Word of the Week: Retroactive

Copyright 2013 © Laraine Flemming.
Distribution and redistribution for commercial purposes are strictly prohibited. Use for non-commercial educational purposes is permitted, provided that this copyright notice is not removed. As a courtesy, please notify us if you link to our site.

Retroactive is an important word to know if you are taking psychology, government, law, or business courses. It's an adjective and in its most technical sense, it means that some current change also affects the past, for instance,

  1. The manager frowned when the employee asked if the union-won pay increase would be retroactive.
  2. The telecom companies involved in eavesdropping on U.S. citizens managed to get themselves retroactive legal immunity. Thus it didn't matter how much evidence prosecutors found of past eavesdropping. The companies would not have to pay for current or previous misbehavior.
  3. In contracts, it is important to indicate whether or not new clauses will or will not be applied retroactively.

Memory Peg: "Retro" is a Latin prefix meaning "back" or "backward." Thus anything that gets labeled "retroactive" has to have an effect on times past.

For a visual image of retroactive—and indeed for the prefix "retro" in general—imagine someone looking backward.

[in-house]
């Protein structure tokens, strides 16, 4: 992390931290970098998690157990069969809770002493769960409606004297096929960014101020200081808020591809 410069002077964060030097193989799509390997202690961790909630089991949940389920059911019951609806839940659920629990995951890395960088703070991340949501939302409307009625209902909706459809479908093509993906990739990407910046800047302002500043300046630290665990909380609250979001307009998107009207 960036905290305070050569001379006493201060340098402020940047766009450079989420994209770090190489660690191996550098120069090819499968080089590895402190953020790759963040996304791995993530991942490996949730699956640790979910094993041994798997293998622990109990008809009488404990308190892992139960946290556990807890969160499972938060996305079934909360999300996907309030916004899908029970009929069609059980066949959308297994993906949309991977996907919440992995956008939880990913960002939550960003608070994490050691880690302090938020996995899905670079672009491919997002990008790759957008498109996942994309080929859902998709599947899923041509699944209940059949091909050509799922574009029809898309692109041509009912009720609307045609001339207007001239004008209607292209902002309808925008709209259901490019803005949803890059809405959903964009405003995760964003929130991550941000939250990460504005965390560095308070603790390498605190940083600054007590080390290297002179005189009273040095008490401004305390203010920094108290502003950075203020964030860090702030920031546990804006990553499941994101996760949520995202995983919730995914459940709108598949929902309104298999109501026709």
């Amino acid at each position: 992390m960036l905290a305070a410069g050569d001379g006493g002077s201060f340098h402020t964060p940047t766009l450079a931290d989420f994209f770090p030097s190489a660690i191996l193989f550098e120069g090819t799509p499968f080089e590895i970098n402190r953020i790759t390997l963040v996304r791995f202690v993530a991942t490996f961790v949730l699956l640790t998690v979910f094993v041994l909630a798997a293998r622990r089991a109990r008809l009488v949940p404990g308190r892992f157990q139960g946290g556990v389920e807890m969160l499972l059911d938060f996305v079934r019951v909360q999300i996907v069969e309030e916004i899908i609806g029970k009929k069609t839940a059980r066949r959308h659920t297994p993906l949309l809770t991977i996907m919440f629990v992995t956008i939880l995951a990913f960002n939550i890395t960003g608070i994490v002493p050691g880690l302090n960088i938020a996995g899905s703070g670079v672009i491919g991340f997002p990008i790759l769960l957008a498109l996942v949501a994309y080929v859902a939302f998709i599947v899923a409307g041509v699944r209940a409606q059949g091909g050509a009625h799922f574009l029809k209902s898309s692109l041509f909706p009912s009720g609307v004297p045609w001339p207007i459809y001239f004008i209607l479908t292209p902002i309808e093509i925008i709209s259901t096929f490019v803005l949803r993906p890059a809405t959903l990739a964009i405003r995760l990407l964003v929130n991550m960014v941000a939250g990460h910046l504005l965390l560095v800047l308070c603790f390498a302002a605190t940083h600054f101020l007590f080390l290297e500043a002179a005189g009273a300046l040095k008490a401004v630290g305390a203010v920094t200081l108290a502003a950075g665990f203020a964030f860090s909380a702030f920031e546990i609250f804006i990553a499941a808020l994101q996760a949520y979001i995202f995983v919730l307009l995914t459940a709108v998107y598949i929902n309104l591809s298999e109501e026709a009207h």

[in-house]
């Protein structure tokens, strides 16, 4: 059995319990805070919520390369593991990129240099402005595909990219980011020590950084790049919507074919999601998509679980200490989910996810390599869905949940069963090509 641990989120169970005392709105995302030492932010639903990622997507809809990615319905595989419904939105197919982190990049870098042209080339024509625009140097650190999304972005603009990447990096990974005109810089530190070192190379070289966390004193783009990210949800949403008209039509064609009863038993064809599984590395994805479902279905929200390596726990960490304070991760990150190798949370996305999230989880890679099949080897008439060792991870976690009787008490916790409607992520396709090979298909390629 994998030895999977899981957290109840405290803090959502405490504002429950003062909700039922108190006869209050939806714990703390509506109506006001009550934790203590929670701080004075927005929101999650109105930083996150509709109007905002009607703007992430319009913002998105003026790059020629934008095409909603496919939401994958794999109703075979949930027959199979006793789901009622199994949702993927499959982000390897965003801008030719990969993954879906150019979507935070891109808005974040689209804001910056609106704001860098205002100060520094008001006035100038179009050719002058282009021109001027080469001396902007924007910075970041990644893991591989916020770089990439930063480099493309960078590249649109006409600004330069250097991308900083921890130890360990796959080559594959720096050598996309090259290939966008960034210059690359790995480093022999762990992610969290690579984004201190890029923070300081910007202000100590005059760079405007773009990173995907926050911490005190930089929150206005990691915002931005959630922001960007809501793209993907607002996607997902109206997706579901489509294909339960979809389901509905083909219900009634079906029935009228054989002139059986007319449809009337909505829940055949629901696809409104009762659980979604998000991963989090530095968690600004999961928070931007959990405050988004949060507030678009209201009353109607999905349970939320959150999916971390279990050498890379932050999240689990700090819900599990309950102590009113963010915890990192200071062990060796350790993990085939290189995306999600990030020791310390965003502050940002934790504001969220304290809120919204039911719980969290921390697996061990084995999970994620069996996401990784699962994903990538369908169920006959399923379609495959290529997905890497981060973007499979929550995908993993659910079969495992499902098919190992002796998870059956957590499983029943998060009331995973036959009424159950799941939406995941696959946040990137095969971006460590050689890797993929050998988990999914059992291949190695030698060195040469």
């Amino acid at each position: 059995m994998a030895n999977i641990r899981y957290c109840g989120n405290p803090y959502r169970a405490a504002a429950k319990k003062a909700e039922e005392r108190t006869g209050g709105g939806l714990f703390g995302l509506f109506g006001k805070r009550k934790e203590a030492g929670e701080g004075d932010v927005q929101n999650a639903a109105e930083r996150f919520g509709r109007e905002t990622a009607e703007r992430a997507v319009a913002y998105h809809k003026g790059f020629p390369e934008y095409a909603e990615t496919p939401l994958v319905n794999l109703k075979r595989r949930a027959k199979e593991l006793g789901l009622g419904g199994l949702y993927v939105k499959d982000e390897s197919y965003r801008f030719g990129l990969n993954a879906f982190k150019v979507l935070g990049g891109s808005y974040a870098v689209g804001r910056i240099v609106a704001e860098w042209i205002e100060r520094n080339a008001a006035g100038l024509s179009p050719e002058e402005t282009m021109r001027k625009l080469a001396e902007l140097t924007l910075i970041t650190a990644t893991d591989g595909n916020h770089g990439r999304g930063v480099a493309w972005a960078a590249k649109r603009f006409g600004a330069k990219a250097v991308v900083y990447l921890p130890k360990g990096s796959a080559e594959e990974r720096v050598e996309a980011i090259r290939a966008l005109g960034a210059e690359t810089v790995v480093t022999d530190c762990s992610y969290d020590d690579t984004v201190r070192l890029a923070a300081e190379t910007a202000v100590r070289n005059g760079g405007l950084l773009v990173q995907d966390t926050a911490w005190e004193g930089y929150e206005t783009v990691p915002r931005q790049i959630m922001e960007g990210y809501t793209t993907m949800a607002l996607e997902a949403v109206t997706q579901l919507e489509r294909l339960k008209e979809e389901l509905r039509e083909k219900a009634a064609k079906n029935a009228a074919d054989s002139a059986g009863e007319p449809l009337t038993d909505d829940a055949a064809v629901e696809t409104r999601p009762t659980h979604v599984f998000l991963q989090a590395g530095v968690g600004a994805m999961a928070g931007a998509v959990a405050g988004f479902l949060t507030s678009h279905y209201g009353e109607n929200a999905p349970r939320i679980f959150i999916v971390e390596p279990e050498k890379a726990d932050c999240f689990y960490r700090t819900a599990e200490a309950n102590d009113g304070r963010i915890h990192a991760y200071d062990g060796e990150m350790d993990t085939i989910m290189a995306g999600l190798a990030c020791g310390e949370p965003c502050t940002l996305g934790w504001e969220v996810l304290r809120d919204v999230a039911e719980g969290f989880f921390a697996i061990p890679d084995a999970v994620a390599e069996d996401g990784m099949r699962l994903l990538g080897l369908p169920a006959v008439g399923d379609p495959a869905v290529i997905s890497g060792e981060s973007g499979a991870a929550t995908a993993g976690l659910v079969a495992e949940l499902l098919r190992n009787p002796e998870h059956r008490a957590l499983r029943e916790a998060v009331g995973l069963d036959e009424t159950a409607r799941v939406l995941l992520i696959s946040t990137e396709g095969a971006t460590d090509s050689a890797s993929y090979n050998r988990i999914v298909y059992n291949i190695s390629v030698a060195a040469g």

Specialized Use in Psychology: If you have ever studied something in the morning, thought you really understood it, and discovered by the next day that the information had become vague and muddled in your memory, then you have experienced what psychologists call retroactive interference. In other words, new memories came rushing into your brain and got in the way of memories formed during a previous time.

The good news is that you can avoid retroactive interference by

On the Less Technical Side: The word has branched out in its uses and can also refer to feelings, attitudes, or behaviors that reach back in time, for instance,

My husband is as good as gold, and I know he loves me more than anything. But somehow I cannot get over my fierce retroactive jealousy. I keep thinking he still loves the girl he wanted to marry before she dumped him and he met me on the rebound.


Comprehension Checks

1. Given what you know about the word "retroactive," which of these sentences uses the word correctly:

The gallery offered a retroactive of the artist's work.
The clause would have a retroactive effect on prices paid in the past.
He needed to be retroactive in his response and not wait until tragedy struck.

2. Read the following statement and explain what governments and lawyers now consider "thinkable":

In his book The Rule of Lawyers, Walter K. Olson says that changes in the legal system "have made it thinkable (at least to some governments and lawyers) to impose retroactive liability today for business decisions in the 1920s that were clearly lawful at the time."

Back to Home Page

Last update of this page: March 22, 2014